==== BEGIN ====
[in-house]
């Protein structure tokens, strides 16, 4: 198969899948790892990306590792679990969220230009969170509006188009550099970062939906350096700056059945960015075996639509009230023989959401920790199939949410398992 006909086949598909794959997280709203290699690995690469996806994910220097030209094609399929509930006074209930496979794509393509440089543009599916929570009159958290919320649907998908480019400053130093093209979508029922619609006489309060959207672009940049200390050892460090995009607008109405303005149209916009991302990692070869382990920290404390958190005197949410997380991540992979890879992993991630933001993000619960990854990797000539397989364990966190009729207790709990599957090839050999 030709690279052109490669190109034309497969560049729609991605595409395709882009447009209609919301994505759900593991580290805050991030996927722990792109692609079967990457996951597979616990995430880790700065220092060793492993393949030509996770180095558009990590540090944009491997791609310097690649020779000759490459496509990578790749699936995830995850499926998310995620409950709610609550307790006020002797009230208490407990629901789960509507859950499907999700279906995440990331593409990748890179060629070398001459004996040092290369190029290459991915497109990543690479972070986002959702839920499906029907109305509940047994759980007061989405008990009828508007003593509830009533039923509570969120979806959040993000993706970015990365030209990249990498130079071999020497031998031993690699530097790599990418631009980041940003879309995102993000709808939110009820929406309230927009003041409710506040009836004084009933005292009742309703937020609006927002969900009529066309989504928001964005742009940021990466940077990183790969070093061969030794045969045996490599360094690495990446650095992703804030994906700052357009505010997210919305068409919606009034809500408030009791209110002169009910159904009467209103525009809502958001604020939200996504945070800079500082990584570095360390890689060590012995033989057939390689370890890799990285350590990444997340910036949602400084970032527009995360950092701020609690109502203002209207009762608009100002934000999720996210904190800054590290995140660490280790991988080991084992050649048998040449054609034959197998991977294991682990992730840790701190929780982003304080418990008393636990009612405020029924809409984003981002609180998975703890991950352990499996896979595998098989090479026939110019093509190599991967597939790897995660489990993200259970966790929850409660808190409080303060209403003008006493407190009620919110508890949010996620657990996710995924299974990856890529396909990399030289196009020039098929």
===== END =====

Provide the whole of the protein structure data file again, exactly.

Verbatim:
[in-house]
């Protein structure tokens, strides 16, 4: 198969899948790892990306590792679990969220230009969170509006188009550099970062939906350096700056059945960015075996639509009230023989959401920790199939949410398992 006909086949598909794959997280709203290699690995690469996806994910220097030209094609399929509930006074209930496979794509393509440089543009599916929570009159958290919320649907998908480019400053130093093209979508029922619609006489309060959207672009940049200390050892460090995009607008109405303005149209916009991302990692070869382990920290404390958190005197949410997380991540992979890879992993991630933001993000619960990854990797000539397989364990966190009729207790709990599957090839050999 030709690279052109490669190109034309497969560049729609991605595409395709882009447009209609919301994505759900593991580290805050991030996927722990792109692609079967990457996951597979616990995430880790700065220092060793492993393949030509996770180095558009990590540090944009491997791609310097690649020779000759490459496509990578790749699936995830995850499926998310995620409950709610609550307790006020002797009230208490407990629901789960509507859950499907999700279906995440990331593409990748890179060629070398001459004996040092290369190029290459991915497109990543690479972070986002959702839920499906029907109305509940047994759980007061989405008990009828508007003593509830009533039923509570969120979806959040993000993706970015990365030209990249990498130079071999020497031998031993690699530097790599990418631009980041940003879309995102993000709808939110009820929406309230927009003041409710506040009836004084009933005292009742309703937020609006927002969900009529066309989504928001964005742009940021990466940077990183790969070093061969030794045969045996490599360094690495990446650095992703804030994906700052357009505010997210919305068409919606009034809500408030009791209110002169009910159904009467209103525009809502958001604020939200996504945070800079500082990584570095360390890689060590012995033989057939390689370890890799990285350590990444997340910036949602400084970032527009995360950092701020609690109502203002209207009762608009100002934000999720996210904190800054590290995140660490280790991988080991084992050649048998040449054609034959197998991977294991682990992730840790701190929780982003304080418990008393636990009612405020029924809409984003981002609180998975703890991950352990499996896979595998098989090479026939110019093509190599991967597939790897995660489990993200259970966790929850409660808190409080303060209403003008006493407190009620919110508890949010996620657990996710995924299974990856890529396909990399030289196009020039098929």